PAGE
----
There will be many highlights in the annals of UCT's 175th year. Sadly, 2004 has also seen the passing of South African icons: Dr Beyers NaudÃ© and Ray Alexander Simons. And in his Steve Biko Memorial Lecture address on September 10, former president Nelson Mandela remembered two more stalwarts: Steve Biko and Oliver Tambo. Monday Paper compiled these extracts.
It was to a packed Jameson Hall, with a televised screening in the adjacent Molly Blackburn Hall, that Mandela conducted his tribute to Steve Biko, ruing the fact that he, like others, had to watch Biko's influence on the country's political landscape from the confines of prison.
"And as we now increasingly speak of and work for an African Renaissance, the life, work, words, thoughts and example of Steve Biko assume a relevance and resonance as strong as in the time that he lived," Mandela said. "His revolution had a simple but overwhelmingly powerful dimension in which it played itself out - that of radically changing the consciousness of people. The African Renaissance calls for and is situated in exactly such a fundamental change of consciousness: consciousness of ourselves, our place in the world, our capacity to shape history, and our relationship with each other and the rest of humanity."
Biko's consciousness was a key concept in his political approach and vocabulary - at the essence of his strategic brilliance and understanding, Mandela added.
"That intervention came at a time when the political pulse of our people had been rendered faint by banning, imprisonment, exile, murder and banishment. Repression had swept the country clear of all visible organisation of the people."
And though he lauded the country's progress and transformation, Mandela was concerned about the country's "RDP of the soul", since the advent of democracy.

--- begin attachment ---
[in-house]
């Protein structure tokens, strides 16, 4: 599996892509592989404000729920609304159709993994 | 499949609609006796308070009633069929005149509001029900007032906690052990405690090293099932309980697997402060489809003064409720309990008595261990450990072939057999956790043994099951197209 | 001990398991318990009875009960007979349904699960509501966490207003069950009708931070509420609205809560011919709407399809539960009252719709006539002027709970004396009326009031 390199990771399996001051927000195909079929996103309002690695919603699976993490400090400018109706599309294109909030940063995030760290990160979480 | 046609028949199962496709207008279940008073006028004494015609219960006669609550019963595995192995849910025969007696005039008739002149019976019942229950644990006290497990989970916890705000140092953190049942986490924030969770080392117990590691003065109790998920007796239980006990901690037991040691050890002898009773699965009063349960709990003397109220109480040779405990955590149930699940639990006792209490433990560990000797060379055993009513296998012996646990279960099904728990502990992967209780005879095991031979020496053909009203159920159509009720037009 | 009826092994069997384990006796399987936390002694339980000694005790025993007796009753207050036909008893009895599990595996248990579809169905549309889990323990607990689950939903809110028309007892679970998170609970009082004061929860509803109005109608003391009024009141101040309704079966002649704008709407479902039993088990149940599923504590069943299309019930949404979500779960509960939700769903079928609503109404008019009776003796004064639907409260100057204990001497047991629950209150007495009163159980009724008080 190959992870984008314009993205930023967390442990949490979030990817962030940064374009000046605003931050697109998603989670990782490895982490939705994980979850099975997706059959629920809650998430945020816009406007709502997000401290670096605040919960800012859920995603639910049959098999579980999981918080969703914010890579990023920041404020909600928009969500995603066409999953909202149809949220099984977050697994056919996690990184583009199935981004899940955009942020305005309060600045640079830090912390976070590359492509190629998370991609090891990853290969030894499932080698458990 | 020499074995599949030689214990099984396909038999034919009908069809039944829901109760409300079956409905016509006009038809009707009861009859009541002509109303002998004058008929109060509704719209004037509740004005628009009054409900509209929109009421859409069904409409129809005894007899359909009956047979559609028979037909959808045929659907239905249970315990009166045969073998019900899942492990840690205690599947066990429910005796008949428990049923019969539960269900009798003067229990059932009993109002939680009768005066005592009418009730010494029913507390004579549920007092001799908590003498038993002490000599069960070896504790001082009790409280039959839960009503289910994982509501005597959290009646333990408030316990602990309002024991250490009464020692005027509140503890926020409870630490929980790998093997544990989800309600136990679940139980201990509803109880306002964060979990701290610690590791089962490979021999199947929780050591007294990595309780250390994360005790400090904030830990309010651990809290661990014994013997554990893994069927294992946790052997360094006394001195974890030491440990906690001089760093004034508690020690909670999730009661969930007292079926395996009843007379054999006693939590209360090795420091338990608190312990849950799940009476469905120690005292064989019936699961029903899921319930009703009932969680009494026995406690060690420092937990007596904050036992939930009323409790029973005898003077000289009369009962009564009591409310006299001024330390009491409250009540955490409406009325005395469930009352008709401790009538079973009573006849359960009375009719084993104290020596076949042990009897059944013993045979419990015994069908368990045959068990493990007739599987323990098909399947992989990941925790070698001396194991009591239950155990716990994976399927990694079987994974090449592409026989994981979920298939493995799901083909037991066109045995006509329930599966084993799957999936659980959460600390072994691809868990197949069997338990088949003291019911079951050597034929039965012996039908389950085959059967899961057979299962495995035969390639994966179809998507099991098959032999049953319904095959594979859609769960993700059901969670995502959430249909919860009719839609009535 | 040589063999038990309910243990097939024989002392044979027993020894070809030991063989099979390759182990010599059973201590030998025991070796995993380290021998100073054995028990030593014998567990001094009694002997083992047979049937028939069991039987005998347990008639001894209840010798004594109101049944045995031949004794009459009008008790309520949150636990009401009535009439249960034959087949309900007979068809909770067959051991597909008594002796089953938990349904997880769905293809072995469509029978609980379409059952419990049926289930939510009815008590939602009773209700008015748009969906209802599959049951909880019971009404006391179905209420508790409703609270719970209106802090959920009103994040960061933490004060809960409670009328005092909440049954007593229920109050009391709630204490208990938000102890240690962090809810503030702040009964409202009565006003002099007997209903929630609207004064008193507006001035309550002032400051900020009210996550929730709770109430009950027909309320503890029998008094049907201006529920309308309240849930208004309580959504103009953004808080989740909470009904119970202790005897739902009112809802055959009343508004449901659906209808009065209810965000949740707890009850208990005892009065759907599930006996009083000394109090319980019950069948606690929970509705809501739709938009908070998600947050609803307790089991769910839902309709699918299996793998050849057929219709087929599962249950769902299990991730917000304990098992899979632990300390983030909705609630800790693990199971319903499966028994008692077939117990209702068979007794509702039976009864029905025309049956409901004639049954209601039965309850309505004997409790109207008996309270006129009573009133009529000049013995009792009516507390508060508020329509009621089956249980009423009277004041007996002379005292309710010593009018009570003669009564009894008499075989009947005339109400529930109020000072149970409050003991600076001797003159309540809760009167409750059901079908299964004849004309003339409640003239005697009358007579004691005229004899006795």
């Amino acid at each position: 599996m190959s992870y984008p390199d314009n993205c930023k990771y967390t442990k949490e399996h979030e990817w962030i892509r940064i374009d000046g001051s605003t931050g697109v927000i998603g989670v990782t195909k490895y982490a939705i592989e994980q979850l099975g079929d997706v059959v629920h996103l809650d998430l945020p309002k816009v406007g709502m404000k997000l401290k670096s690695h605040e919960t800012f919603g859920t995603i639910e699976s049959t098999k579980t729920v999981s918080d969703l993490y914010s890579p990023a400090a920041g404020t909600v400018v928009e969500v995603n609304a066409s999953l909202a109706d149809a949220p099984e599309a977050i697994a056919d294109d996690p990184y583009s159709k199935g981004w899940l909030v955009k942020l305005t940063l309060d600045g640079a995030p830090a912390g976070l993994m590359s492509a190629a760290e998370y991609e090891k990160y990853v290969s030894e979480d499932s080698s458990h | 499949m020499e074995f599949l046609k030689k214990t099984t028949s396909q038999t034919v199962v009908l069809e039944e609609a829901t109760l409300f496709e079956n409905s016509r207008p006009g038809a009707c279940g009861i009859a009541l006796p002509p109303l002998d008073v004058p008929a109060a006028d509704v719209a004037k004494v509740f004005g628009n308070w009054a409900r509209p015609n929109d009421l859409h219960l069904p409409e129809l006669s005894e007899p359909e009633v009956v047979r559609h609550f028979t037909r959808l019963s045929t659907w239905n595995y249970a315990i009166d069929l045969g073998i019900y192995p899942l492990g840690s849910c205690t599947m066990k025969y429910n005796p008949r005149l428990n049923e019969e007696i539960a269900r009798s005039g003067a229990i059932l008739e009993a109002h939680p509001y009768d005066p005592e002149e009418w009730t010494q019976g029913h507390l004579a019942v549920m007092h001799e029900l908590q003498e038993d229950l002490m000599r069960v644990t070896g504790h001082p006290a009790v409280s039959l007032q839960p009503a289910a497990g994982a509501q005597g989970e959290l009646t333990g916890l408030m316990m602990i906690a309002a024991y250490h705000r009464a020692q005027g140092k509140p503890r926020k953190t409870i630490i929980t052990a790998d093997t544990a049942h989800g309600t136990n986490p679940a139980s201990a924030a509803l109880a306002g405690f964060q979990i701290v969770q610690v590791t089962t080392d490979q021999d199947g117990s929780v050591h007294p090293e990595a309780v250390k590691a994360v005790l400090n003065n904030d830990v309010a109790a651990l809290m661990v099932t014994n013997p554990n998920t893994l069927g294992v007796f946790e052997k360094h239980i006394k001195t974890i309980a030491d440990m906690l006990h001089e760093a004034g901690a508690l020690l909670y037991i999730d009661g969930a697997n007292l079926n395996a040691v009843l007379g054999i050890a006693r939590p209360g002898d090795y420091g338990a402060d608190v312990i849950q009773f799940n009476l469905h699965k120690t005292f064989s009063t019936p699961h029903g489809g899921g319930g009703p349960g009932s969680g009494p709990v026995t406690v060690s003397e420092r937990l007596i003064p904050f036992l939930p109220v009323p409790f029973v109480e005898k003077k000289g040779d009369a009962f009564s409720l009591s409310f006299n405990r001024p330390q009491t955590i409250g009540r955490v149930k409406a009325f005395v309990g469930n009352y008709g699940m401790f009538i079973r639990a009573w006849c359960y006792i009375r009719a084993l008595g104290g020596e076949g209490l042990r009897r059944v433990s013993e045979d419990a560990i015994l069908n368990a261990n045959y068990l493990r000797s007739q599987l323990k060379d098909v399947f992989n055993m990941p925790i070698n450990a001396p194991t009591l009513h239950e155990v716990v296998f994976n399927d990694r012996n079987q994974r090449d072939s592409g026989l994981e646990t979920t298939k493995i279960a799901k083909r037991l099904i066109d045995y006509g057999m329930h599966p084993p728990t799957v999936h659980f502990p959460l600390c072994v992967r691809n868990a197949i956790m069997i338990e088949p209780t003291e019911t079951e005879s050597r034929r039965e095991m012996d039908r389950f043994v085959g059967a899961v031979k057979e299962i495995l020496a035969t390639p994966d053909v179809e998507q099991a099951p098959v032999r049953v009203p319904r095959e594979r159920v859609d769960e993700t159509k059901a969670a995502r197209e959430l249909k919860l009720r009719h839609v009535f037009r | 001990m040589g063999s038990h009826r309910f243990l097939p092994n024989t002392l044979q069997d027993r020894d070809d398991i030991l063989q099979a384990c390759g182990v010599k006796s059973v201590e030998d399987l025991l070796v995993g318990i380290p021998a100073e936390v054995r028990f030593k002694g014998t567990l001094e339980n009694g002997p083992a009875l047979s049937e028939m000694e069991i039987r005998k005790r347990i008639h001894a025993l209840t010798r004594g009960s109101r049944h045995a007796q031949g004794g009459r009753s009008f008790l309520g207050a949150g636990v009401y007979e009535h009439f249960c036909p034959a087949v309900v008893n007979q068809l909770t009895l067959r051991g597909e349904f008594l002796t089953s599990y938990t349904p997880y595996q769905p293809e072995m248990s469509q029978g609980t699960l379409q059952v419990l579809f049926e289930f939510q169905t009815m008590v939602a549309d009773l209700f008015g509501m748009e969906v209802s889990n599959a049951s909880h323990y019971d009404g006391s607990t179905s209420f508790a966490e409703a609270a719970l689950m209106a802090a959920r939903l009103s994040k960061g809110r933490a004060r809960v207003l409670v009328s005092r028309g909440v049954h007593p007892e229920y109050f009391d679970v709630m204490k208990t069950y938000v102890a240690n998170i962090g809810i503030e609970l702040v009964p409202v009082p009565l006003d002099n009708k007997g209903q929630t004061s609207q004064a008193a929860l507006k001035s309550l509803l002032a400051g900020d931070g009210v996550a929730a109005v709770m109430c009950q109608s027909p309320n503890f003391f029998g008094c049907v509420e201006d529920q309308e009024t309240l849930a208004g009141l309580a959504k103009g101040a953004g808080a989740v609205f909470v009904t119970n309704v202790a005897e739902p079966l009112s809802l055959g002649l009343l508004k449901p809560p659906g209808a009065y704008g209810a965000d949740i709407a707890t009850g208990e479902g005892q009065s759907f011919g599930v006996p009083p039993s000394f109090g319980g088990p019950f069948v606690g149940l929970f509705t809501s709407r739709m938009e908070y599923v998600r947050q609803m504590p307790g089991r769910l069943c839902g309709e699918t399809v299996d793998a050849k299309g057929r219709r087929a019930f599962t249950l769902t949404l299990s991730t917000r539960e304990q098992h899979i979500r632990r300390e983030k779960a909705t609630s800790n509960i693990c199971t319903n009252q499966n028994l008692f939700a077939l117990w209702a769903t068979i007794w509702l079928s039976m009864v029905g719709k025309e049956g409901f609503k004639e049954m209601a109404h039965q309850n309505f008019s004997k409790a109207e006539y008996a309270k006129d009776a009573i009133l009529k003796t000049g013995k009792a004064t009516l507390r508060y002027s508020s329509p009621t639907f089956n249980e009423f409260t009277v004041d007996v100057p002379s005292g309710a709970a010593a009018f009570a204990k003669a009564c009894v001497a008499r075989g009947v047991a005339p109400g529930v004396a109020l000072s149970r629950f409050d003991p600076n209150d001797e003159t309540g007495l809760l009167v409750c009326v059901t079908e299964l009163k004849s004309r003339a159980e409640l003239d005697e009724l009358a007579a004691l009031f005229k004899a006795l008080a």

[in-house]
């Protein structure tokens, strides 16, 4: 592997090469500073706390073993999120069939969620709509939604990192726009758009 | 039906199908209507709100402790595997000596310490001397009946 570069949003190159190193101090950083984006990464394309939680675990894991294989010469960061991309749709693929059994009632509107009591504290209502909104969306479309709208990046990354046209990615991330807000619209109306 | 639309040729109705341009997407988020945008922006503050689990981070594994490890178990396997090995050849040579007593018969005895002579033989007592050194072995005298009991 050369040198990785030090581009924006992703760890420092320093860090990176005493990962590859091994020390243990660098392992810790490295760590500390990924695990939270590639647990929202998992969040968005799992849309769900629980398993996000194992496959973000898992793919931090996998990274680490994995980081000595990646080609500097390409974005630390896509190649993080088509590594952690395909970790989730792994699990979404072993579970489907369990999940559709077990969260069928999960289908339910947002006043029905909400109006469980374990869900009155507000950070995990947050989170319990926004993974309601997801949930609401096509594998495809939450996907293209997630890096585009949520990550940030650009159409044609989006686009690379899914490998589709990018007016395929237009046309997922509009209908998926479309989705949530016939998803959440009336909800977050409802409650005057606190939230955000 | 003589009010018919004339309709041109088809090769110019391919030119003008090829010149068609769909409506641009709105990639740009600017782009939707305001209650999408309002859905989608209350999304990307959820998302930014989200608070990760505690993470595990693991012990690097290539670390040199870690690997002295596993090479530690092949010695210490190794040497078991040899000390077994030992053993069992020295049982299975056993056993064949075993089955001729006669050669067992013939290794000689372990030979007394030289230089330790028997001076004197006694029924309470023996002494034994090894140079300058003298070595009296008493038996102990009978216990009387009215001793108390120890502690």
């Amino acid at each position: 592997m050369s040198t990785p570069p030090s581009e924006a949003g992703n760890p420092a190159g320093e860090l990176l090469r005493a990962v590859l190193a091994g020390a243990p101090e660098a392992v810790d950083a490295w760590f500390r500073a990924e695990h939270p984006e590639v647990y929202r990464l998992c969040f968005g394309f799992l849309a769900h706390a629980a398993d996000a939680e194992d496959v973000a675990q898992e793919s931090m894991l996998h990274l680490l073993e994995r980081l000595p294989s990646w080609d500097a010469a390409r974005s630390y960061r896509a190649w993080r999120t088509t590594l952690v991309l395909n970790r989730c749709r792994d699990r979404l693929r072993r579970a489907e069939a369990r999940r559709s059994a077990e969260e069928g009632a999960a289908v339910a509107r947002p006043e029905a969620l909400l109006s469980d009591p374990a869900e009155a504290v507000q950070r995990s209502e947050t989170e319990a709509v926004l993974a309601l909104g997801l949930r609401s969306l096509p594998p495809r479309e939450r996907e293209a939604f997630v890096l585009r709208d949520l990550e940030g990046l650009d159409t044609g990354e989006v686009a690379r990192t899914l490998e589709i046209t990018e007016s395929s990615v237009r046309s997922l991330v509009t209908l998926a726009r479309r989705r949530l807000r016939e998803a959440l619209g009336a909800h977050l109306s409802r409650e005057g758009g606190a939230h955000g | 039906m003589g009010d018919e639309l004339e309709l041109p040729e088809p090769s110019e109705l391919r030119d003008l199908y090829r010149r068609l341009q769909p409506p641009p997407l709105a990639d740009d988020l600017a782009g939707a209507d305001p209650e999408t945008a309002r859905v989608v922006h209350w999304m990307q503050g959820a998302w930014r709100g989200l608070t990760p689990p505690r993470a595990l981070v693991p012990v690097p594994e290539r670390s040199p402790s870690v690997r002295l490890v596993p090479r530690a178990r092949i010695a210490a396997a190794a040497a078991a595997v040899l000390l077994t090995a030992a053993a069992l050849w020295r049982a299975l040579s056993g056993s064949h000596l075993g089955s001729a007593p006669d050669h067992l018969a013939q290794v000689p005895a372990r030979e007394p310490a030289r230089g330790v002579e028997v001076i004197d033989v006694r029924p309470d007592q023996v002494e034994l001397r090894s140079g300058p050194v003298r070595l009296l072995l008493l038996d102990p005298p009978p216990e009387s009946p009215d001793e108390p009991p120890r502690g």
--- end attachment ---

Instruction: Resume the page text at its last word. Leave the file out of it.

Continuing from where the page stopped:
"The values of human solidarity that once drove our quest for a humane society seem to have been replaced, or are being threatened by a crass materialism and pursuit of social goals and of instant gratification. One of the challenges of our time, without being pietistic or moralistic, is to reinstil in the consciousness of our people that sense of human solidarity, of being in the world for one another and because of and through others."
In his address, Mandela also saluted Oliver Tambo, highlighting his "possibly unique" leadership during the hardships of political exile on foreign soil.
"The history of South Africa could have been so vastly different if Oliver Tambo had not provided the leadership he did at the time and in the circumstances," Mandela said. "The struggle against apartheid became one of the foremost moral struggles of the twentieth century."
In its own commemoration of Biko last week, the health sciences faculty hosted a talk by Wits University's Professor Yosuf Veriava. Veriava was one of the doctors who successfully put pressure on the South African Medical and Dental Council (SAMDC) in the mid-1980s, via the Supreme Court, to launch new hearings into the conduct of the two medical doctors who treated Biko after he was tortured by police.
The mistreatment of prisoners remains a bane of international society, Veriava told Monday Paper. But the issue is bigger than just the care of those who are incarcerated or tortured, he said.